We were deeply affected by the news that war had broken out in Ukraine at the end of February. But unfortunately, war is not only raging there - in Syria, but fighting has also been going on for over eleven years and the local population is exhausted by a large humanitarian crisis. Caritas Czech Republic has been helping in Syria almost from the very beginning. Together with Kateřina Velíšková, Caritas’ coordinator for the Middle East, let's take a look back at nearly a decade of our work in the region.
The war in Syria has been going on for eleven years. Over six million people have fled the country since the war began, nearly seven million more have been internally displaced and over thirteen million are in need of humanitarian aid. Caritas Czech Republic has been involved in this area since 2013 - since then not only the geopolitical situation in Syria has changed, but also the needs of Syrians and the forms of assistance Caritas Czech Republic provided. Can you describe how?
After 11 years of conflict, Syria is in a bad state not only politically but also economically. The worst economic situation is in its north-west, where many internally displaced people have fled. They have often been displaced several times and are finding it difficult to integrate back into society. And it is in this region that we concentrate much of our activity. However, the situation is bad throughout Syria, even though it is not talked about as much after eleven years.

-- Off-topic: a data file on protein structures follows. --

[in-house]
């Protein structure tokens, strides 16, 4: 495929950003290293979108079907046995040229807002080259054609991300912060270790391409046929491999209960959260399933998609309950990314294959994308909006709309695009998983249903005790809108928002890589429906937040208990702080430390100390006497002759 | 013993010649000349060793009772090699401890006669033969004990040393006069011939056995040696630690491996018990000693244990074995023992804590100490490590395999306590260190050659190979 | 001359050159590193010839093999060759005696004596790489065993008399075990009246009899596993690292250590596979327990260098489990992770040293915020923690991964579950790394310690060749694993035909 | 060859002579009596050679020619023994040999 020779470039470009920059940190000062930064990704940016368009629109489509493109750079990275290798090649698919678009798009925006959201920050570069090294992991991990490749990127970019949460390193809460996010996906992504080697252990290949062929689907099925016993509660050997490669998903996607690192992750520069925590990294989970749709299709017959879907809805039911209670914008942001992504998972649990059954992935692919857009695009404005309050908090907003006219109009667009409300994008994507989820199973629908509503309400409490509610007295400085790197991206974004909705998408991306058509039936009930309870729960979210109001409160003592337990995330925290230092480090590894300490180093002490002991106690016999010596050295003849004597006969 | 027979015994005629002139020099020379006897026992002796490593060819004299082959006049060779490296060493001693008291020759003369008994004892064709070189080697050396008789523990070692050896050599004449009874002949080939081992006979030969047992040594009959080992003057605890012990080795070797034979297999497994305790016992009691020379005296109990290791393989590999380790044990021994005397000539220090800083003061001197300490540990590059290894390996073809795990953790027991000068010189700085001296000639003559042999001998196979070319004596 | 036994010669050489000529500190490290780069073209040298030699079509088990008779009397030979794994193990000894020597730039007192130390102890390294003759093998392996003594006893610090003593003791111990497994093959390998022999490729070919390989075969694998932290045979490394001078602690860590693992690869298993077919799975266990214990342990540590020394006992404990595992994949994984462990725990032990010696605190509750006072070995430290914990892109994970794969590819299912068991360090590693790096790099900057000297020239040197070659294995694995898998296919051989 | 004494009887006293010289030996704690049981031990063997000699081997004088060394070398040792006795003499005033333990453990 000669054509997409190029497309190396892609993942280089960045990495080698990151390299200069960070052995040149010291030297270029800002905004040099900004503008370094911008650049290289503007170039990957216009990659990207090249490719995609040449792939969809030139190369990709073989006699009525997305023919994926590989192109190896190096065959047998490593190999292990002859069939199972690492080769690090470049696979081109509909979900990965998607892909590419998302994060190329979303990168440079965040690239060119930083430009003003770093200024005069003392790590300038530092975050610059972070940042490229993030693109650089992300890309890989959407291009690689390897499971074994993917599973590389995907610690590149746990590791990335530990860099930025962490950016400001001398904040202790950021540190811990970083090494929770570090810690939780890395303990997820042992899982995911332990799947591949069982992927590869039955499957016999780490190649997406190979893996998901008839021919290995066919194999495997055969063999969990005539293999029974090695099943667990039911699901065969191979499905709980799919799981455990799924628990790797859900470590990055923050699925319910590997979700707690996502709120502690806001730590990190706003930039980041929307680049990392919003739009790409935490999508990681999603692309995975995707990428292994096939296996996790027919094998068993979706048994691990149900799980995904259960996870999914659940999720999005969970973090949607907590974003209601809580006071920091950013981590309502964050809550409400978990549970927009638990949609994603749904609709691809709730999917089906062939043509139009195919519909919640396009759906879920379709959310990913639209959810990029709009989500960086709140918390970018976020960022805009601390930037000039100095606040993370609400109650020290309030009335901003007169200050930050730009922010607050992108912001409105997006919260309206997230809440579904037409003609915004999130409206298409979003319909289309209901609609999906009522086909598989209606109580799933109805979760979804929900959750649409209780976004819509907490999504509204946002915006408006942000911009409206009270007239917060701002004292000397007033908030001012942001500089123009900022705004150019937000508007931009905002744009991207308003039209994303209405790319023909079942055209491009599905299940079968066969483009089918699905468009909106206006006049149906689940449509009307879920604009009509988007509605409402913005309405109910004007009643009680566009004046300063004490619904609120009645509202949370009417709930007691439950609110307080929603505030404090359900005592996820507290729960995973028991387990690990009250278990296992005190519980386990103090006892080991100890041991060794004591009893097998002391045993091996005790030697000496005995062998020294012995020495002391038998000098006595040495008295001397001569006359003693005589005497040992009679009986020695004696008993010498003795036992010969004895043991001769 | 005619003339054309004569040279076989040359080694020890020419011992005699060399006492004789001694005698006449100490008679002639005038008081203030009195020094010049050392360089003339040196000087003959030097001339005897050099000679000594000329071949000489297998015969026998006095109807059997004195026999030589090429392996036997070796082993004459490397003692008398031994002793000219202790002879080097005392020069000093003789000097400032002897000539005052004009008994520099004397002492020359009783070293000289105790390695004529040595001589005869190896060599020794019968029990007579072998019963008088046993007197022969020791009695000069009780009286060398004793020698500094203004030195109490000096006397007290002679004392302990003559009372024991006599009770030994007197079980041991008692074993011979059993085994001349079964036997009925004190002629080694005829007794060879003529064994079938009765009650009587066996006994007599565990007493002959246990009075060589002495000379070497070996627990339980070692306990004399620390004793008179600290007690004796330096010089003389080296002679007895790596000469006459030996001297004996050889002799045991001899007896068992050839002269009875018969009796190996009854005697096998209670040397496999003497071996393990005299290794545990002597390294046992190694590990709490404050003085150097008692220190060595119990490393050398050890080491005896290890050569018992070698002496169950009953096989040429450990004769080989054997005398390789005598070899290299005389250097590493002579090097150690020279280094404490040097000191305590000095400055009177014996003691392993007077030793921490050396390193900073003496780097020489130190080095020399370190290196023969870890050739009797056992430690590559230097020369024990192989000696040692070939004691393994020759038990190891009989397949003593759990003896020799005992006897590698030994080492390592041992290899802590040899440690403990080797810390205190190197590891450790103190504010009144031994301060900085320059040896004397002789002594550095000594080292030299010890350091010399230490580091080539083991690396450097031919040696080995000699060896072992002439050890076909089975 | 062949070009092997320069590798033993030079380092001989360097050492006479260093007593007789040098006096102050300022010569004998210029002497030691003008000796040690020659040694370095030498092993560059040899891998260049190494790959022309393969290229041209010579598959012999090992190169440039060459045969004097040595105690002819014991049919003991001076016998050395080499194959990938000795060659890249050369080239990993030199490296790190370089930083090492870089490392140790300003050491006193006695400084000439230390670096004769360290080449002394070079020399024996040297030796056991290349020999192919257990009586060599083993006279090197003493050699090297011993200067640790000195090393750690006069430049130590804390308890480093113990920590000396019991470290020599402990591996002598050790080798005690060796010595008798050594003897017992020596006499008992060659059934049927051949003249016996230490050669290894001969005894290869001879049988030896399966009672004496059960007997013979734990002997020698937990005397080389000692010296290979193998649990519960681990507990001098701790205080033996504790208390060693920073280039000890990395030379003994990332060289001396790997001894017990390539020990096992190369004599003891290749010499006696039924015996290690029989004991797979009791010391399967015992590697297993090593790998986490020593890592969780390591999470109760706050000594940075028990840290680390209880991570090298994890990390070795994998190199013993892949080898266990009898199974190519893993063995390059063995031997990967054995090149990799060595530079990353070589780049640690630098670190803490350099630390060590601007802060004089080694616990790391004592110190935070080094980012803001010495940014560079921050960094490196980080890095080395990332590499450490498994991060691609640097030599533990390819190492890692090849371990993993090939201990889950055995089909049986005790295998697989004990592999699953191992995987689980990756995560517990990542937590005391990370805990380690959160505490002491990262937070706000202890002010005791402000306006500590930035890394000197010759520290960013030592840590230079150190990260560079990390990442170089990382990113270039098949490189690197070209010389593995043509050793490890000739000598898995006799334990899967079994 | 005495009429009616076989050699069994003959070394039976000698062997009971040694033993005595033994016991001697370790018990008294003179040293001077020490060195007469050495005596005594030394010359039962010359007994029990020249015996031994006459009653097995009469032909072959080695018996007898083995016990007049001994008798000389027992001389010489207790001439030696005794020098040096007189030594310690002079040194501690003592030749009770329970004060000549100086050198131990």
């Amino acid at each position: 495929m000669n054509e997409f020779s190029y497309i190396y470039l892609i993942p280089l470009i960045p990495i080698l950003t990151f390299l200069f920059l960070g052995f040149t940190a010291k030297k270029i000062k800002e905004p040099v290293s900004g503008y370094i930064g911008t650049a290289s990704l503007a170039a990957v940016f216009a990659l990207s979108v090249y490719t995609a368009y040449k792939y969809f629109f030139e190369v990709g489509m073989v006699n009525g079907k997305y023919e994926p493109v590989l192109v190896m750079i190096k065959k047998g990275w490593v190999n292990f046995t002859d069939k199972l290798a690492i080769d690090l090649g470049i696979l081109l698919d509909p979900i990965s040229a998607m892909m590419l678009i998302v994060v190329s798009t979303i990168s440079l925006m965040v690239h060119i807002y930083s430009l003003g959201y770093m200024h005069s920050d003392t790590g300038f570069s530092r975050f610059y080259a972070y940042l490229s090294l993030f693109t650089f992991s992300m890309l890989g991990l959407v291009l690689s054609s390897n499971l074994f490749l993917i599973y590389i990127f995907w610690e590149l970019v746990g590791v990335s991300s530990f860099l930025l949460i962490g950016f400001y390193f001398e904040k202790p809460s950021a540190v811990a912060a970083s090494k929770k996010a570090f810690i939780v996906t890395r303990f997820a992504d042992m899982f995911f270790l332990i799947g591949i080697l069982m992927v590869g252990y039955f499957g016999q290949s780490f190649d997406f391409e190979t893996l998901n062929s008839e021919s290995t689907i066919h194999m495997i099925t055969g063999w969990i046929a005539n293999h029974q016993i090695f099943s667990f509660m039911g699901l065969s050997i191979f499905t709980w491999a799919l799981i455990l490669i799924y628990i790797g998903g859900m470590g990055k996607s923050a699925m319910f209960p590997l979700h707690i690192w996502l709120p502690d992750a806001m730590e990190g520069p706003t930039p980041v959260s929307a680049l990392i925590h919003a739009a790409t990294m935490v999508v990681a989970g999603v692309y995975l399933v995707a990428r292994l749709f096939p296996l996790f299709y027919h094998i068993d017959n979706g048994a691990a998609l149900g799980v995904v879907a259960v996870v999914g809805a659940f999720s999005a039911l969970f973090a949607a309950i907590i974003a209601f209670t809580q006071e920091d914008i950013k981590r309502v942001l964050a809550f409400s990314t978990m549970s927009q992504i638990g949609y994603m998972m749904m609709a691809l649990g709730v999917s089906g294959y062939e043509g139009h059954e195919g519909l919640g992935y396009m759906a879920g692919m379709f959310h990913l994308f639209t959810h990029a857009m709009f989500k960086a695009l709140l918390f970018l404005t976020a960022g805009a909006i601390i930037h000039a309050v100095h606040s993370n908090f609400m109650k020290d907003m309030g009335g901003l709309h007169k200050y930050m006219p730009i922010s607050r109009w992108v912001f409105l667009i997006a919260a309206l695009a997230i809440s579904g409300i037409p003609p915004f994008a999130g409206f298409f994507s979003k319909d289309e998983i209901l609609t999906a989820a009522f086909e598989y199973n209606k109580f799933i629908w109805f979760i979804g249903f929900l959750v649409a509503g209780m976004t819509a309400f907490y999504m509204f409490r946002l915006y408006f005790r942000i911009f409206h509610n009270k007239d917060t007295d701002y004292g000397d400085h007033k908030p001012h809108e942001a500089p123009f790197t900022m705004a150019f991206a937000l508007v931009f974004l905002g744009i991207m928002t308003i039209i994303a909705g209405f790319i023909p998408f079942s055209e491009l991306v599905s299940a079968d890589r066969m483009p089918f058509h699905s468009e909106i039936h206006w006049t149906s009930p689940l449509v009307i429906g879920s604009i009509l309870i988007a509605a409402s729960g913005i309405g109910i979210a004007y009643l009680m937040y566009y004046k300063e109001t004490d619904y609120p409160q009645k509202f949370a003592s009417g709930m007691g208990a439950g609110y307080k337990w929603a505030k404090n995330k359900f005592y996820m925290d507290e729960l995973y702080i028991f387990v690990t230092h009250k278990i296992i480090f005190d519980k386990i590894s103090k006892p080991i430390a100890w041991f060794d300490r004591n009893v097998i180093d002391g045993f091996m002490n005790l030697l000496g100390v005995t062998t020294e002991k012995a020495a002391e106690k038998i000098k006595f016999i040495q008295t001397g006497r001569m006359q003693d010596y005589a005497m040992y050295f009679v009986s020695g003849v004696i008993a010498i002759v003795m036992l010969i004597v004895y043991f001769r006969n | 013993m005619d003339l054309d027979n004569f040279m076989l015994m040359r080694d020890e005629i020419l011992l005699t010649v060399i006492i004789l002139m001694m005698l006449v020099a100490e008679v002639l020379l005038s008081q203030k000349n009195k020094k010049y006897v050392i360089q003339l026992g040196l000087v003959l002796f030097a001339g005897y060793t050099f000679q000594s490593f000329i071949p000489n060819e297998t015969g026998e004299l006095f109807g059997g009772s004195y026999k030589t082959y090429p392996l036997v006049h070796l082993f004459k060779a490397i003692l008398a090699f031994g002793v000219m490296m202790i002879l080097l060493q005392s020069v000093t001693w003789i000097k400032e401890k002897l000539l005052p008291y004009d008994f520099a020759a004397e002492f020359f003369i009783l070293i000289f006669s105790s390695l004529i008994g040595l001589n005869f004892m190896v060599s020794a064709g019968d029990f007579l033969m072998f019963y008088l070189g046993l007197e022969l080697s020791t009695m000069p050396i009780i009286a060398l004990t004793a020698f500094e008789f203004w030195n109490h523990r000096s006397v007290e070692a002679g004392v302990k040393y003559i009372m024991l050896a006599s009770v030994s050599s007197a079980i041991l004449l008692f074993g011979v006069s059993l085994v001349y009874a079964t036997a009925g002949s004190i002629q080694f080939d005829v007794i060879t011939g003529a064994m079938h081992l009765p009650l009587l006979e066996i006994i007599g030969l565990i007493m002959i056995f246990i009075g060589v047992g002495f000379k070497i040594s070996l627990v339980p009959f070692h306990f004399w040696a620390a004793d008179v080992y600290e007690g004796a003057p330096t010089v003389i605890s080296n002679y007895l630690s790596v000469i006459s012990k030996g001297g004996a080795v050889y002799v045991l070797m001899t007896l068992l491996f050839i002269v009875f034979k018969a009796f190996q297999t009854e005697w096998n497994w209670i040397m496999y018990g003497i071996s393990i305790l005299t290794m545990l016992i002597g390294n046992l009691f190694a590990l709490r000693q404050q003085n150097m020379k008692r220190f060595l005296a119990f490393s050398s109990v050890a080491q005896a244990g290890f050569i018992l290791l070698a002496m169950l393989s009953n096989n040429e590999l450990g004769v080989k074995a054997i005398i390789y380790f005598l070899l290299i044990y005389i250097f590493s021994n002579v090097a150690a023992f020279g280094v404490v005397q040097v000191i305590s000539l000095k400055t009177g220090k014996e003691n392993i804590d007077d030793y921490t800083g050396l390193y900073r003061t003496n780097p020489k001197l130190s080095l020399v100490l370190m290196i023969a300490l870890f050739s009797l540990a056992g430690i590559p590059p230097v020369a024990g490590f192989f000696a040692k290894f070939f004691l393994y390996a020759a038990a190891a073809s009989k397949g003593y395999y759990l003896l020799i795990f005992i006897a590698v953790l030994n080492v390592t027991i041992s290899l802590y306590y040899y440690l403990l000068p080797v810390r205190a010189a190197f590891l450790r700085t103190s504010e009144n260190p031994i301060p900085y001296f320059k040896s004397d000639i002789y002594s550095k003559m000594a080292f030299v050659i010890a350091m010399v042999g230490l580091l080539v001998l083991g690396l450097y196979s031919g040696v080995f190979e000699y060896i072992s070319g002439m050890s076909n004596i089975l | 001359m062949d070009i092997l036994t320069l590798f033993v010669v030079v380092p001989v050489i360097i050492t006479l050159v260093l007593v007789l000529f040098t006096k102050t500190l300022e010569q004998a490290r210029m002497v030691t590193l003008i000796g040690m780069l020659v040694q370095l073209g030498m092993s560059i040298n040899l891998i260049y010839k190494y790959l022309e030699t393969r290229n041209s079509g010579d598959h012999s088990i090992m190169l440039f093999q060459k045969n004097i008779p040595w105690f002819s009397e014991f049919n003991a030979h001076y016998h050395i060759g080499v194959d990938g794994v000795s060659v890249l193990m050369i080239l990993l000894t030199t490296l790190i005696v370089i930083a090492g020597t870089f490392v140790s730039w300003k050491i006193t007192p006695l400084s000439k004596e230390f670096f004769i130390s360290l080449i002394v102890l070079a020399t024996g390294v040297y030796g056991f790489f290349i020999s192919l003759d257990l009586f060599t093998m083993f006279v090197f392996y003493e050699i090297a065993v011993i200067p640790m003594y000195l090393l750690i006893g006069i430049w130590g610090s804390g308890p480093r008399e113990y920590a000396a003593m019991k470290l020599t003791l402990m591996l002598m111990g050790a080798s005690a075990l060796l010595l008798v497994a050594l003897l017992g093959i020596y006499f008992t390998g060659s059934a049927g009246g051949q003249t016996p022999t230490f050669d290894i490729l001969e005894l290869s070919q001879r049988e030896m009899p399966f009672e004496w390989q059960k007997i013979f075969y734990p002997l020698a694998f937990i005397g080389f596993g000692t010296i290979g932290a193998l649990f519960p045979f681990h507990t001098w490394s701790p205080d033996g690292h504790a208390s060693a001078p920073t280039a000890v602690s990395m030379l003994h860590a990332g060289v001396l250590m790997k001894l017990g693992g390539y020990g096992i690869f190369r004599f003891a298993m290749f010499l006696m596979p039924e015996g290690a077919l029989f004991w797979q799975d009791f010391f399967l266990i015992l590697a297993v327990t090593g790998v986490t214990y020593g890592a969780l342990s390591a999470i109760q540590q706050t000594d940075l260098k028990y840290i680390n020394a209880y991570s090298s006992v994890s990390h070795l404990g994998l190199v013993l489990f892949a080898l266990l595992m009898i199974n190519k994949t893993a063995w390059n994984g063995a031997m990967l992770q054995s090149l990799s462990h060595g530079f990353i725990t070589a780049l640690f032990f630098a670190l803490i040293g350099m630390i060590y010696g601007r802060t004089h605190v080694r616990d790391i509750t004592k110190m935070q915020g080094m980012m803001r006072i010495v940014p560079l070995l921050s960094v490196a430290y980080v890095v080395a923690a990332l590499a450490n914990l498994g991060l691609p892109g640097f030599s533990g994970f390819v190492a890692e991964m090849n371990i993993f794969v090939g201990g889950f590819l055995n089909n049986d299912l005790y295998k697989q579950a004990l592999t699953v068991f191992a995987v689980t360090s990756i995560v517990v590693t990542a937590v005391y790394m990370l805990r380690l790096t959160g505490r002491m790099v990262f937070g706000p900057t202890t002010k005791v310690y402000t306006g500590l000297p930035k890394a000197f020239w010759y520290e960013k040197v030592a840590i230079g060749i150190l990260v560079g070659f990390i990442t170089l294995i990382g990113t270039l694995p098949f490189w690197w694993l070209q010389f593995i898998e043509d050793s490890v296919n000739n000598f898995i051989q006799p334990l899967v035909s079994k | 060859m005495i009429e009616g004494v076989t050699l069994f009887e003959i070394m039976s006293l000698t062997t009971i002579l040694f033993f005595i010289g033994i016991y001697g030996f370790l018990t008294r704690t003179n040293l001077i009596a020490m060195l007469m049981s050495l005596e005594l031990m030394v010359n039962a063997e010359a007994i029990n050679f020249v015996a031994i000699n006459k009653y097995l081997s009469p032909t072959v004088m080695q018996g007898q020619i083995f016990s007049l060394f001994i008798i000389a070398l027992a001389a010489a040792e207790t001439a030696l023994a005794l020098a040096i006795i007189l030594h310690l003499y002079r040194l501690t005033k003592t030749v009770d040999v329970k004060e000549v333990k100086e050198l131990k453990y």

Caritas Czech Republic has been working in Syria since 2013. In the beginning, when the situation was at its most dire, we worked in the country in the form of direct aid, i.e. by distributing materials - from medical and hygiene supplies to food and clothing. We have also been heavily involved in helping in the health sector, providing funding to run a mobile clinic operating in the north-west of the country and a clinic in Aleppo. Over time, as the conflict has stabilised, our form of aid has been able to change, with Syrians being supported to stand on their own two feet and not be dependent on humanitarian aid. About two or three years ago, we were helping in Idlib to reconstruct houses destroyed by the war. Last year, we started a livelihood reconstruction project, which is still running, and recently we launched a project to support Syrian civil society.
Can you give an overview of how Caritas Czech Republic works in Syria?
Unfortunately, despite our best efforts, we do not have our own office in Syria. However, we do operate there through a local humanitarian organisation, Violet, with whom we have had an excellent experience over a long period of time. The great advantage of this organisation is that it is well received by the local population (thanks to this, we can, among other things, help in regions controlled by HTS - the terrorist organisation Hayat Tahrir al-Sham - which are otherwise inaccessible to Western humanitarian organisations), but the organisation does not have sufficient capacity and resources to provide effective aid itself. We are trying to provide them with these resources, along with mentoring on how to run functional humanitarian projects.
On Caritas Czech Republic's website, we can find the story of Fares, who thanks to Caritas’ help is about to open a shoe workshop where not only he will work but several other people will find jobs, or the story of Nazmiah, whom Caritas is helping to start a business. Can you tell us why they were chosen to receive help and how the selection of the people to be supported is done?